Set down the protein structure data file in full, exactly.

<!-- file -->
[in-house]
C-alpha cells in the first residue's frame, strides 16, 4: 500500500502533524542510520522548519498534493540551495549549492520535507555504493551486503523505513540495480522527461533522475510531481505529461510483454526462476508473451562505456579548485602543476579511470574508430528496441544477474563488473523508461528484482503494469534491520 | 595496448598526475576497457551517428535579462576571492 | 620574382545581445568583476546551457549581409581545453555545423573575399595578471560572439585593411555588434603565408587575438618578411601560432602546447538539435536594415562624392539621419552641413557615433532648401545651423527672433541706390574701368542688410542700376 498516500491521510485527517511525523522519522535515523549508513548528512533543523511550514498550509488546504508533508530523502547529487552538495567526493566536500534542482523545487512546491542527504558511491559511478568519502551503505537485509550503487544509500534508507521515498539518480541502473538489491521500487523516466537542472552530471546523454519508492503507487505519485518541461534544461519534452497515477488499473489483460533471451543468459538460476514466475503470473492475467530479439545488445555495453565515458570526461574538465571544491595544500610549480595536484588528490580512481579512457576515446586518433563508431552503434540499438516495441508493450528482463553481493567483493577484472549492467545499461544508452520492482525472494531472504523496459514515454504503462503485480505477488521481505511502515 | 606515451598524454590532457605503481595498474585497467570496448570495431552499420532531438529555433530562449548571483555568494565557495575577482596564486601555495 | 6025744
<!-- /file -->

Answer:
[in-house]
C-alpha cells in the first residue's frame, strides 16, 4: 500500500502533524542510520522548519498534493540551495549549492520535507555504493551486503523505513540495480522527461533522475510531481505529461510483454526462476508473451562505456579548485602543476579511470574508430528496441544477474563488473523508461528484482503494469534491520 | 595496448598526475576497457551517428535579462576571492 | 620574382545581445568583476546551457549581409581545453555545423573575399595578471560572439585593411555588434603565408587575438618578411601560432602546447538539435536594415562624392539621419552641413557615433532648401545651423527672433541706390574701368542688410542700376 498516500491521510485527517511525523522519522535515523549508513548528512533543523511550514498550509488546504508533508530523502547529487552538495567526493566536500534542482523545487512546491542527504558511491559511478568519502551503505537485509550503487544509500534508507521515498539518480541502473538489491521500487523516466537542472552530471546523454519508492503507487505519485518541461534544461519534452497515477488499473489483460533471451543468459538460476514466475503470473492475467530479439545488445555495453565515458570526461574538465571544491595544500610549480595536484588528490580512481579512457576515446586518433563508431552503434540499438516495441508493450528482463553481493567483493577484472549492467545499461544508452520492482525472494531472504523496459514515454504503462503485480505477488521481505511502515 | 606515451598524454590532457605503481595498474585497467570496448570495431552499420532531438529555433530562449548571483555568494565557495575577482596564486601555495 | 6025744